However, the CBC North Quebec Service–which was relayed from the RCI Sackville site on 9,625 kHz shortwave–covered a vast broadcast footprint into the northern reaches of Canada. The North Quebec relay could be heard in remote First Nations communities scattered across Labrador, Quebec, Nunavut, Iqaluit, and even into the Northwest Territories. Many of these communities are only accessible by air or sea. The CBC replaced the service with FM relays, but of course the reach of an FM site in no way compares to that of a shortwave service.

Fortunately, some remote communities in Labrador and possibly further west can still receive the CKZN shortwave relay from St. John’s Newfoundland. At 1,000 watts of power, however, it has a less reliable reach than the North Quebec Service did for so many decades.

It’s easy to turn a blind eye to communities with which you simply have no connection. I would never fault a commercial broadcaster from pulling the plug when they have no viable audience to cover the costs of sponsoring their content.

When you have a public broadcaster like the ABC–which is funded in part by taxpayers from remote, rural communities–I believe the needs of the full audience must be taken into consideration and must be taken…well…seriously.

The ABC should revisit their published Diversity and Inclusion statement which specifically points out providing quality, diverse content in audience-accessible forms.

1.2 million dollars–while a lot of money to most of us–is a drop in the bucket when compared with other items in the Australian budget.

In reality? It sounds like the ABC isn’t even prepared to acknowledge the needs of their rural audiences, let alone address them.

Spread the radio love

eBay Sighting: Sony CRF-V21

sony-crf-v21-001

Many thanks to SWLing Post contributor, London Shortwave, who shared a link to this Sony CRF-V21 on eBay:

Click here to view on eBay UK.

I’m sure a Sony collector will eventually snag this rig. Thought the listing mentions no shipping outside the UK, the Seller states otherwise:

“[I]f you don’t live in uk you can arrange a courier at your own cost”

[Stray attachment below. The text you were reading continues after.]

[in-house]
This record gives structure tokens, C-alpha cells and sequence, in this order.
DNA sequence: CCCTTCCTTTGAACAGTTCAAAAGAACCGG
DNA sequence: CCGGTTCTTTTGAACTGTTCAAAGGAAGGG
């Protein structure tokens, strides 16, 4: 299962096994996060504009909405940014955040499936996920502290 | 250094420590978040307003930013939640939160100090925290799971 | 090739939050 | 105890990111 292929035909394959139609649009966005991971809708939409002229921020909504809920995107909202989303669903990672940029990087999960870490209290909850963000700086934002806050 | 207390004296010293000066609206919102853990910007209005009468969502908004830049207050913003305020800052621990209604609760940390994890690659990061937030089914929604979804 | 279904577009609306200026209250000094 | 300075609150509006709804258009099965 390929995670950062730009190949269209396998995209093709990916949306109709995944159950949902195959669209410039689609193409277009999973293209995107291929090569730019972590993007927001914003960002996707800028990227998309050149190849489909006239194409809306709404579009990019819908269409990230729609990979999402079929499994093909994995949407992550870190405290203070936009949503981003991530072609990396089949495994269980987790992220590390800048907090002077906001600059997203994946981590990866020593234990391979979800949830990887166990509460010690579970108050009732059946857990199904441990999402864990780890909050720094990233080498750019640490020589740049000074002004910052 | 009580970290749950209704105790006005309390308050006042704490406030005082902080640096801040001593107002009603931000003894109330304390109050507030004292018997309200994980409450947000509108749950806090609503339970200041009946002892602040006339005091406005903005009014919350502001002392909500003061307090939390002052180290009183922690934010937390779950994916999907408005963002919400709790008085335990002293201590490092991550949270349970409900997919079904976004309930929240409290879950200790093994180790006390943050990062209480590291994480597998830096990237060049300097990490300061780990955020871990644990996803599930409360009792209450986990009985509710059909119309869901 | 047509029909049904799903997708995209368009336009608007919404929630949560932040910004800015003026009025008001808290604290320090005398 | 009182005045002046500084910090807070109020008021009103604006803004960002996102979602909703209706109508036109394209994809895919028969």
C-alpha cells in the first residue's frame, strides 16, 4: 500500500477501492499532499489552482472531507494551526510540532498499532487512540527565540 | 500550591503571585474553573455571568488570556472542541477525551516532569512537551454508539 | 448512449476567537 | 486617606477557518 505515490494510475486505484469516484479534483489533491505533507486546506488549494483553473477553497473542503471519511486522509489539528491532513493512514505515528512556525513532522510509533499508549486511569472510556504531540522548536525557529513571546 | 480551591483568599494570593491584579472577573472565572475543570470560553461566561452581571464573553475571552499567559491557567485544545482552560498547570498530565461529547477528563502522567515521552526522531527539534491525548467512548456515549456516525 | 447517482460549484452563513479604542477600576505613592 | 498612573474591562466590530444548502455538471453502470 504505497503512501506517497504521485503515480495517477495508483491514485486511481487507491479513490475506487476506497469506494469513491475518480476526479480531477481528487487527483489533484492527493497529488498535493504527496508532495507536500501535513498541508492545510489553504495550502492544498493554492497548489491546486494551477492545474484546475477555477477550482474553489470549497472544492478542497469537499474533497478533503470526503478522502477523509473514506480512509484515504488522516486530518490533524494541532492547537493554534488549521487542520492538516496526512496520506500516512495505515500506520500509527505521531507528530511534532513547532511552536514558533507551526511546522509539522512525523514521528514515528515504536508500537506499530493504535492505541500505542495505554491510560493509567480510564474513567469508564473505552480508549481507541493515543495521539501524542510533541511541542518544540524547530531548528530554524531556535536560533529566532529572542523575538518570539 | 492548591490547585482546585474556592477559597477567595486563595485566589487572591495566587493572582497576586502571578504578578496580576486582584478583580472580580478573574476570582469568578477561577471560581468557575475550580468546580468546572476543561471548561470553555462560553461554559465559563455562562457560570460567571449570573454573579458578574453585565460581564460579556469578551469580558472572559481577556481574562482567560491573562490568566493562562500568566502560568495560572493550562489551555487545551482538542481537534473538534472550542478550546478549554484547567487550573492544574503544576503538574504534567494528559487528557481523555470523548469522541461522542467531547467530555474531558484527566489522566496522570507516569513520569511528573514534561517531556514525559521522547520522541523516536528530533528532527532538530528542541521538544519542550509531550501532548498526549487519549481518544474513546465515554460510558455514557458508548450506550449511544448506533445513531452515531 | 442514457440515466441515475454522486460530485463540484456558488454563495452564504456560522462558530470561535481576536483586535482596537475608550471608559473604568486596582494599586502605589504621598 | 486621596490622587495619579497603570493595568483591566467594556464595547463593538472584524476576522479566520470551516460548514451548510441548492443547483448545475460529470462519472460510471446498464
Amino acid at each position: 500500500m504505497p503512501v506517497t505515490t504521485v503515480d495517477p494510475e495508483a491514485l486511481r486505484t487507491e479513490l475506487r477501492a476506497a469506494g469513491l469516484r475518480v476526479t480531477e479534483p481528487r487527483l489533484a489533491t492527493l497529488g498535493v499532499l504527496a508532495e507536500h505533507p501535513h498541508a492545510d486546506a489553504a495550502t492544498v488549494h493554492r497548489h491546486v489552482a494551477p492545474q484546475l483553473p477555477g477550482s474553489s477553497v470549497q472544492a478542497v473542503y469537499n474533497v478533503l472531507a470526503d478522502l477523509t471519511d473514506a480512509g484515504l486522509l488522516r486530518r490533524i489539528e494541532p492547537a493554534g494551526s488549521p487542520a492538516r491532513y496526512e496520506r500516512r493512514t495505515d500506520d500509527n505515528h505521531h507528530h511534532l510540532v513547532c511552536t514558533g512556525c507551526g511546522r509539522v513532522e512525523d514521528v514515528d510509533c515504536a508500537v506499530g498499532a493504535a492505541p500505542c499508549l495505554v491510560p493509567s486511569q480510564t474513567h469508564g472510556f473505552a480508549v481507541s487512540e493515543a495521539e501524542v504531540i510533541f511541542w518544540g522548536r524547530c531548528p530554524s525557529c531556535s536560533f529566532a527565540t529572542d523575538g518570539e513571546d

Do any SWLing Post readers own the CRF-V21? Please comment!

Spread the radio love

London Shortwave’s portable “spectrum capture lab”

SWLing Post contributor, London Shortwave, just posted a photo of his portable SDR setup on Twitter and noted:

LondonShortwave-Portable-SDR

“Portable spectrum capture lab back in operation. Grabbing the grey line hour on the 49 mb. Listening to Radio Fana!”

Wow!  I love this go kit!

Looks like London Shortwave is running an AirSpy with Spyverter via SDR# on his Windows tablet.

Having played a lot of radio in the field, I think what’s great about this setup is the fact it’s all contained and properly laid-out inside the padded case. Simply open the case, deploy an antenna, and you’re in business! With all components inside the case, there’s much less chance a connector, battery, cable or SDR will be left in the field accidently. Quick deployment and quick pack-up time; that’s what it’s all about!

Great job, London Shortwave! I’m happy to see you’re back in the park capturing spectrum and logging DX!

Spread the radio love

London Shortwave: numbers station on top of VOT broadcast

SWLingPost-Numbers1

SWLing Post contributor, London Shortwave, just published an interesting post on his blog. He begins:

I have been regularly recording the small spectrum window containing the endangered stations I mentioned in one of my previous posts. Three days ago I noticed something strange: a morse code transmission superimposed onto the Voice of Turkey’s signal on 9460 kHz.[…]

Click here to read his full post and listen to the audio clip.

Spread the radio love